Dear Dr. Darcy:
My father-in-law hits himself repeatedly in the head, hard. It's a problem he has had his whole life. He also suffers from depression and anxiety. It has become a huge problem now later in his life. My family and I suffer as well, since we rent from my in-laws and are subjected to constant slapping and hitting in front of us as well as the sound next door. He has a long history of being admitted and released from various mental wards in hospitals, with seemingly no problem. In fact they release him saying he is fine, and give a prescription of some low dose anti-depressants. I cannot believe how he can escape the system like this when my children suffer from this constant form of abuse. You see he can turn it off when in the company of others and seems to whack out when it's us alone.
My husband grew up with these episodes all throughout his life, and is scarred by it as well. How do we get him the right help? He won't take the drugs given to him, and he is only getting worse. I have read it's a form of "cutting", I don't know I am done with feeling bad, because I have seen him act "normal" and my kids are in a bad way. Please advise.
I feel for you, girlfriend. Your frustration and feelings of helplessness come through loud and clear. In order for me to help you, I have to show you ways in which you are not helpless, so it may feel like I’m hitting you in the head. And maybe I am, but it’s for the sake of your children.
You need to move the fuck out of that house. NOW. Today. I’m sure you have a billion reasons for why that’s impossible and I’m here to tell you that it’s all bullshit that you’ve decided to align with so that you’d stay in the status quo. No one likes change. And the smarter we are, the better the reasons we come up with for not changing. You are a prisoner of these reasons, and what’s worse is that your kids are too.
Your father-in-law is engaging in a maladaptive, attention-seeking behavior when he hits himself. This is a learned behavior, well within his control to change (evidenced by the fact that he can turn it off when in the company of others), and he has gotten away with it his entire life. He’s not changing unless his wife sends him to a hard-core DBT program (Dialectical behavior therapy program) which she’ll never do because she’s an enabler. She enables him by staying with him instead of setting a limit and throwing him to the curb the next time he whacks his head against a wall. Your husband enables him as well by providing him with income generated by an unacceptable rental situation. If you guys didn’t rent from your in laws, do you think anyone else would? Maybe initially, but if they had a shred of sanity they’d be out the door within a month, rendering your father-in-law with a natural consequence to his behaviors that might actually matter to him. Clearly, the emotional damage that he’s done to his own family and that he’s now doing to his grandchildren aren’t consequence enough. He sounds like a selfish fuck, clinically known as a narcissist.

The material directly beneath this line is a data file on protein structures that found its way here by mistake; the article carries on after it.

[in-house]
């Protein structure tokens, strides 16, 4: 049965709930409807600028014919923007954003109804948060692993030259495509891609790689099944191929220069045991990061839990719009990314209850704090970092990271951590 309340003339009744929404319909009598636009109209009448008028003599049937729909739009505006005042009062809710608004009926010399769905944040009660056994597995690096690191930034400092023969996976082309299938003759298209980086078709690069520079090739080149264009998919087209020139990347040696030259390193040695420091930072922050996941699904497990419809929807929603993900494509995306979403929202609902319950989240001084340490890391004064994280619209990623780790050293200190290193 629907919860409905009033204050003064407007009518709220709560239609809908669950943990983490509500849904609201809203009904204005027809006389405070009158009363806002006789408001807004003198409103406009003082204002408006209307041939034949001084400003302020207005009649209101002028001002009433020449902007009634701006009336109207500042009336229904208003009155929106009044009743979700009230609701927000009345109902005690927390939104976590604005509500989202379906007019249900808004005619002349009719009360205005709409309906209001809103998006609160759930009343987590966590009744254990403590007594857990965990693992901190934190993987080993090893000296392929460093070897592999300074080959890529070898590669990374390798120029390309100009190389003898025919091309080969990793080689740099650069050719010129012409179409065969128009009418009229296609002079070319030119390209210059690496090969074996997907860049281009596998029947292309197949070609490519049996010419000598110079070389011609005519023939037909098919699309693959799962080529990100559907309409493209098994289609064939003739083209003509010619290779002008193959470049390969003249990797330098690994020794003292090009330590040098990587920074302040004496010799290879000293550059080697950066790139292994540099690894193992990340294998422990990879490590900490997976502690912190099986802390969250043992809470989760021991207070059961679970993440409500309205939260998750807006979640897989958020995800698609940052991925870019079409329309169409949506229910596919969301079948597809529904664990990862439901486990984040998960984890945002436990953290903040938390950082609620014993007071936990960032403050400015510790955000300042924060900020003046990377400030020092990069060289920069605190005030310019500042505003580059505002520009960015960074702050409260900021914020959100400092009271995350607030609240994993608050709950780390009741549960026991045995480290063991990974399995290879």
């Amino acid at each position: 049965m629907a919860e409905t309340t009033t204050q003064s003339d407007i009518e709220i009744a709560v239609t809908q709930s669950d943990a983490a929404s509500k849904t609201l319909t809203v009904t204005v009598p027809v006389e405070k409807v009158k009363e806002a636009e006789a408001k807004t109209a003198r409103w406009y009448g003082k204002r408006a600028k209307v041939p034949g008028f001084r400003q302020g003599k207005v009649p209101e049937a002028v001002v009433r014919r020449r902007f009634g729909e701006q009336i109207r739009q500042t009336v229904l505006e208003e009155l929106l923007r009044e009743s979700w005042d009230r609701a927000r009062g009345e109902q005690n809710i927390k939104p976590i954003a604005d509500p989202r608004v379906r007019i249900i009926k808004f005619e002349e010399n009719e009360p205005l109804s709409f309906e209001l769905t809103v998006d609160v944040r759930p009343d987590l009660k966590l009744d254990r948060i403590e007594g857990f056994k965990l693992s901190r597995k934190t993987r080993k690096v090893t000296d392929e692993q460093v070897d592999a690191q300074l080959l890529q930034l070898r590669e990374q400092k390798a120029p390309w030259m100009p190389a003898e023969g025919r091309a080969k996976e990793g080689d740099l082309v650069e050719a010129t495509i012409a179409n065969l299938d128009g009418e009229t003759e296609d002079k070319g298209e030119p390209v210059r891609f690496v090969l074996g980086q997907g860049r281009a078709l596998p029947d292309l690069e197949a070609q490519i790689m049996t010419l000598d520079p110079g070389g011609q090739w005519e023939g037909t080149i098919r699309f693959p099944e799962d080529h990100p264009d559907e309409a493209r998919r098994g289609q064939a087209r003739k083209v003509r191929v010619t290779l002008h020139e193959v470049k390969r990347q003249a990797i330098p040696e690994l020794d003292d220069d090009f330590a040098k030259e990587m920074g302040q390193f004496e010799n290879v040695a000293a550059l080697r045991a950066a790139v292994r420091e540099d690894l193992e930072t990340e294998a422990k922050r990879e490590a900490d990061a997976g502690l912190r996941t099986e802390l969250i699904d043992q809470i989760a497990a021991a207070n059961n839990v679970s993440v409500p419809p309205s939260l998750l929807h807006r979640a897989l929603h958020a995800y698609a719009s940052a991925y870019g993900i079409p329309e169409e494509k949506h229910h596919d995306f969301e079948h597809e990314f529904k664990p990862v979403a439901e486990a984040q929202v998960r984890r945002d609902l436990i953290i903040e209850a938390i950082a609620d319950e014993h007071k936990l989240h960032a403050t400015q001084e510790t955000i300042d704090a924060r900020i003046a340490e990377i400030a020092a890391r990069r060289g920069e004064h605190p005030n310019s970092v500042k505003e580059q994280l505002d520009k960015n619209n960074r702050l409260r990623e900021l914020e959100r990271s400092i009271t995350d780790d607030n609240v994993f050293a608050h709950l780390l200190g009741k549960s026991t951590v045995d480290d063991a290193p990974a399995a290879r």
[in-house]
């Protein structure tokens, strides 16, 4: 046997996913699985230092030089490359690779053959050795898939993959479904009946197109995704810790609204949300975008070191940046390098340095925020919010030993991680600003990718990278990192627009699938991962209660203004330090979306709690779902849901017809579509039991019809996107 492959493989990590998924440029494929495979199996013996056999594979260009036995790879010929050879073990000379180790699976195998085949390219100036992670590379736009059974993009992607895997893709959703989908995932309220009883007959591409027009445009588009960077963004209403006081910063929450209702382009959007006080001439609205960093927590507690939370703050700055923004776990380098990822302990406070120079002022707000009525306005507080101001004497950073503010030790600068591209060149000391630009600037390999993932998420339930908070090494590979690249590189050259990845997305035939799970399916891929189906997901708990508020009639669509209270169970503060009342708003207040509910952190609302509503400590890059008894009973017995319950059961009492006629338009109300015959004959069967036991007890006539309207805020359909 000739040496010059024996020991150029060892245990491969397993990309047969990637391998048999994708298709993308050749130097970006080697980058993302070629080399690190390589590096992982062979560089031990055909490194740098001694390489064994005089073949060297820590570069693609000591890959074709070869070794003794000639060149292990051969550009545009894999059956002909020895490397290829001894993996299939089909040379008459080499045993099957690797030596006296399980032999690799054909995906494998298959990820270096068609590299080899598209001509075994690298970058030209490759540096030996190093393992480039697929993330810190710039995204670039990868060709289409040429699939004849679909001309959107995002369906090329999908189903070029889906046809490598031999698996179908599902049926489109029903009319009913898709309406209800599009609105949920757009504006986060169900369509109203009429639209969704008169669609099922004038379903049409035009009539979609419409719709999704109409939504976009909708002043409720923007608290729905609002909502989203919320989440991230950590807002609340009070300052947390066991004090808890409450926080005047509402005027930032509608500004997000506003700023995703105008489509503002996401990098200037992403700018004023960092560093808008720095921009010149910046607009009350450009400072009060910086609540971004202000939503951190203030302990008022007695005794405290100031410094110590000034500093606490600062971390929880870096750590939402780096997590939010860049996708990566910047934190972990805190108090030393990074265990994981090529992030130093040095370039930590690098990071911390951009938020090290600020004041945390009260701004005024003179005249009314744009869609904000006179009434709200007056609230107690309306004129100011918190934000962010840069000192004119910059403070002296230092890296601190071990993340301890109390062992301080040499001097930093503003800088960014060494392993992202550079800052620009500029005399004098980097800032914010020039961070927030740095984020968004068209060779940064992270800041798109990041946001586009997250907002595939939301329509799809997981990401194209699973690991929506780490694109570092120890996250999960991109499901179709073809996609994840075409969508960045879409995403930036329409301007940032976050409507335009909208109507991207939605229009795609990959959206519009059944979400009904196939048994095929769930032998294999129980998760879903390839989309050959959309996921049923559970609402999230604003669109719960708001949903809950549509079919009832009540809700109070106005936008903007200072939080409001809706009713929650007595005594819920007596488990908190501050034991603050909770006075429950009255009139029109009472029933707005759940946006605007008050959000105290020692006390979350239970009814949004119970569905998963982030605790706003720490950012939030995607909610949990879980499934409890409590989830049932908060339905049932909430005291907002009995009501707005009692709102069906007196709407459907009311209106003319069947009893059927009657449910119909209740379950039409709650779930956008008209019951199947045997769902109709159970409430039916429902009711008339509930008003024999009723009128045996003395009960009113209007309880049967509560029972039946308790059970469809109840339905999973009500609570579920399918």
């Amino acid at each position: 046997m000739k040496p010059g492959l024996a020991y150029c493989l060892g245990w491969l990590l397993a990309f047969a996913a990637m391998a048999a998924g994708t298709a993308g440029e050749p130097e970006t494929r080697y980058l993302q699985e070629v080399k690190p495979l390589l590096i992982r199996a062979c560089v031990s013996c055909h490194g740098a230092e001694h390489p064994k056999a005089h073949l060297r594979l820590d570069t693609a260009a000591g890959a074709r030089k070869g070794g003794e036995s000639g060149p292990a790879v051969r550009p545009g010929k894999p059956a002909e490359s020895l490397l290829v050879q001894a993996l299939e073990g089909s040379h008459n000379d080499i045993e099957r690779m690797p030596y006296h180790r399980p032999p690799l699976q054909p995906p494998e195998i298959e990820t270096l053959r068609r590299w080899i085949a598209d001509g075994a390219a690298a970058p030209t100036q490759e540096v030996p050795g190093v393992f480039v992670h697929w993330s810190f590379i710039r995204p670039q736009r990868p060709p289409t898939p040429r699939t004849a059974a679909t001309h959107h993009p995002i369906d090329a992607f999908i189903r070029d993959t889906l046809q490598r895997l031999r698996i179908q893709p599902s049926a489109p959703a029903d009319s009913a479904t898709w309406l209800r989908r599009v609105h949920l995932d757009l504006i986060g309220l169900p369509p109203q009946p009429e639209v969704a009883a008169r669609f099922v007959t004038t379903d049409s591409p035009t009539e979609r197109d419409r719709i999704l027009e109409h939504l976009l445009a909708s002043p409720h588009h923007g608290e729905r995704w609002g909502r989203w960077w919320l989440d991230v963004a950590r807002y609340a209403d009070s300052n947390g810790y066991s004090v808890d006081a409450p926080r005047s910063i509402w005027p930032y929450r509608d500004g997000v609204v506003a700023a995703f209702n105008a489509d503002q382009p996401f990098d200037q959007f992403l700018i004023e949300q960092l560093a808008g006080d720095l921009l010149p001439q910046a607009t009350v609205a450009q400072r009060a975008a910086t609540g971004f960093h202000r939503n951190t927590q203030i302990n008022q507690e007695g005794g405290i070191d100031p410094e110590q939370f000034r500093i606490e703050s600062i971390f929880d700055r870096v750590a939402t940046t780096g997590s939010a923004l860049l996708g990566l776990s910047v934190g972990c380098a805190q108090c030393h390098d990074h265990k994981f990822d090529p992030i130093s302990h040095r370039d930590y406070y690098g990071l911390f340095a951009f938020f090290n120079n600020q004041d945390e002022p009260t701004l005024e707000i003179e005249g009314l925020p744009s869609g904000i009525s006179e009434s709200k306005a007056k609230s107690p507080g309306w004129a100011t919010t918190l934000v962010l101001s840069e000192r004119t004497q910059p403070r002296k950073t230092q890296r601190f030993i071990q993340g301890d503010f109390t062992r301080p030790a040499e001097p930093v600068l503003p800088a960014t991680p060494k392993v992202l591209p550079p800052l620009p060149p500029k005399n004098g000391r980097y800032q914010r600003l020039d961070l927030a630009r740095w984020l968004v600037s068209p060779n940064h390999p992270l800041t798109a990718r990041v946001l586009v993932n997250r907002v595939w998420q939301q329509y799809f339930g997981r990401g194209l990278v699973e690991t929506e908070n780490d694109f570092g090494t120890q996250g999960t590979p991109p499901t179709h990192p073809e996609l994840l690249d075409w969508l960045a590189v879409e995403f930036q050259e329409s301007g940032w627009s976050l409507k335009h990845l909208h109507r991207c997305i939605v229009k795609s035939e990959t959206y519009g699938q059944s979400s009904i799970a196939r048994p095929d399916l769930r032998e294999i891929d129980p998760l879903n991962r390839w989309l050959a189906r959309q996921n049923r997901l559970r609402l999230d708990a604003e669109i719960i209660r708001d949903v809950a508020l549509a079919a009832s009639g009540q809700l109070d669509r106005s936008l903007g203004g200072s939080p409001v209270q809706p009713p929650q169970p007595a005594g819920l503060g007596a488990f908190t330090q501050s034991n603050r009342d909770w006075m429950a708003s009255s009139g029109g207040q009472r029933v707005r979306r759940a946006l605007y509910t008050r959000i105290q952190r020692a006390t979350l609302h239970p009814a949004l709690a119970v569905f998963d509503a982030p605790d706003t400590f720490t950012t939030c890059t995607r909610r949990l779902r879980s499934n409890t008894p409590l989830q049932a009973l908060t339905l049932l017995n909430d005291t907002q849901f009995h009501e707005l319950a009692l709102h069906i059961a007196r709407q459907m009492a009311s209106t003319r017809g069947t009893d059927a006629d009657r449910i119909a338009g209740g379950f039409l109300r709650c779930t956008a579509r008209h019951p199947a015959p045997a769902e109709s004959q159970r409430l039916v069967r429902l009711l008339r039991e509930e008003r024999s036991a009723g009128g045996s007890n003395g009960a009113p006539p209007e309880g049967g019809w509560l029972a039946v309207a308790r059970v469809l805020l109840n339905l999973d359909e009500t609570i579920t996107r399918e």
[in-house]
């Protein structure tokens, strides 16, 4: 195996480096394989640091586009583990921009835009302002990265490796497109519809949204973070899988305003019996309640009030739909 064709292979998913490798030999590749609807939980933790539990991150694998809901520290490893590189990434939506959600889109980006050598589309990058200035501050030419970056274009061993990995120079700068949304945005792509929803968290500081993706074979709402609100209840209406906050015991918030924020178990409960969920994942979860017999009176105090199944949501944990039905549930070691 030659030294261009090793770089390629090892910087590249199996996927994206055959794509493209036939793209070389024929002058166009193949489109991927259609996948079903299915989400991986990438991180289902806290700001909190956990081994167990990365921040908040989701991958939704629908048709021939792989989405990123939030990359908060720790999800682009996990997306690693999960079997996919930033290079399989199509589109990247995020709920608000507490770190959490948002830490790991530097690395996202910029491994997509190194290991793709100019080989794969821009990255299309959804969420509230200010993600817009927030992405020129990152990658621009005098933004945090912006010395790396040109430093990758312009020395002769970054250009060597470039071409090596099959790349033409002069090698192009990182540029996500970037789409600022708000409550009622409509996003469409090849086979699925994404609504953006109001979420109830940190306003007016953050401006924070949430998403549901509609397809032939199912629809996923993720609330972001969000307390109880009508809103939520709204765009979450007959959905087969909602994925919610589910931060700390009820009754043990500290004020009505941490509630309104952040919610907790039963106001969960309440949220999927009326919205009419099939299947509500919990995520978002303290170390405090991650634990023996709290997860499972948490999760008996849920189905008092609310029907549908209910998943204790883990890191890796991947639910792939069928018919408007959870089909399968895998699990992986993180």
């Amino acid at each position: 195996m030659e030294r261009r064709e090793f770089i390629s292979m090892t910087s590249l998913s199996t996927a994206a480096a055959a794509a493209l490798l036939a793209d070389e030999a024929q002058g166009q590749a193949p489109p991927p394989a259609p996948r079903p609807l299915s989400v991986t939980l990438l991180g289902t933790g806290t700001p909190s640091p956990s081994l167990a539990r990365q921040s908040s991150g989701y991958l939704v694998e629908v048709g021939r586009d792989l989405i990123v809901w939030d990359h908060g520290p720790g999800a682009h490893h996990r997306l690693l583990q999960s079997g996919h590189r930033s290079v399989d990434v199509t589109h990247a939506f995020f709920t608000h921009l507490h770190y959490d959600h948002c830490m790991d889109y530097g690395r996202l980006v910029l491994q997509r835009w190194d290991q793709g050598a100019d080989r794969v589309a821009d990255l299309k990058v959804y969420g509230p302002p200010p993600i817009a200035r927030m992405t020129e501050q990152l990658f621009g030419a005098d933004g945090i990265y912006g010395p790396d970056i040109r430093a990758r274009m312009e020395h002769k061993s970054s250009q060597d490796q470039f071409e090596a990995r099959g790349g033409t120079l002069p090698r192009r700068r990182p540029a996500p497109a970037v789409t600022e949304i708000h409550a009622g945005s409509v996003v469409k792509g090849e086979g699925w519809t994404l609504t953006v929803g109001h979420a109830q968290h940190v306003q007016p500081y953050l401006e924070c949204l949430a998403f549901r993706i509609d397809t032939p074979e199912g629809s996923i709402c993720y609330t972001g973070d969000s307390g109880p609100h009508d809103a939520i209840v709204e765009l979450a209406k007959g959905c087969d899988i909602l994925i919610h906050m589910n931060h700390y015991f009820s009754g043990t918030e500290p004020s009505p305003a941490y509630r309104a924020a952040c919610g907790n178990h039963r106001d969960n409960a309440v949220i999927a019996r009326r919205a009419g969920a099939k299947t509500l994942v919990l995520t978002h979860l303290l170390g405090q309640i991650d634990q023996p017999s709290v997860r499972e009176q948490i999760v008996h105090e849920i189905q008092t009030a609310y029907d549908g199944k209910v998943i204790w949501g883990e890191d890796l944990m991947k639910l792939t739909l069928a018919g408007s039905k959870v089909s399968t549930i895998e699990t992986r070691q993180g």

You enable your father-in-law too by living there. You say, ‘I cannot believe how he can escape the system like this when my children suffer from this constant form of abuse.’ Your job, as their mother, is to safeguard them from abuse. Only you are responsible for exposing them to daily abuse. Not a hospital. Not a flawed system. Not even your father-in-law. You. Your children are picking up the tab for your decision to not make waves with your husband. It's a vicious cycle: You don't want to upset him. He doesn't want to upset his parents. And your poor kids are stuck living in an environment that is unsafe for their emotional development. I wonder how tolerant your husband would be of his father if his consequence was having you all move out.. There are 2 responses to growing up with abuse: You either run like hell from the first signs of it or you find a situation in which you live with it again as an adult. Your husband, consciously or otherwise, chose the later. What’s your excuse?
Here’s what’s going to happen if you don’t move out of that house: Your kids will grow up to hate you. They’ll forgive their grandfather because I’m sure the family story has been Grandpa is sick. They’ll also forgive their pushover father because Daddy was raised by Grandpa and he doesn’t know better. In the end, you will be left paying the tab for this emotional debt. Well, you and some poor shrink who’ll be virtually powerless to undo the years of trauma that you exposed your kids to. Check out a CoDa meeting (linked here) while you're at it. They'll help you find the inner strength to do what isn't coming naturally.
Writer’s Stats: Female, Straight.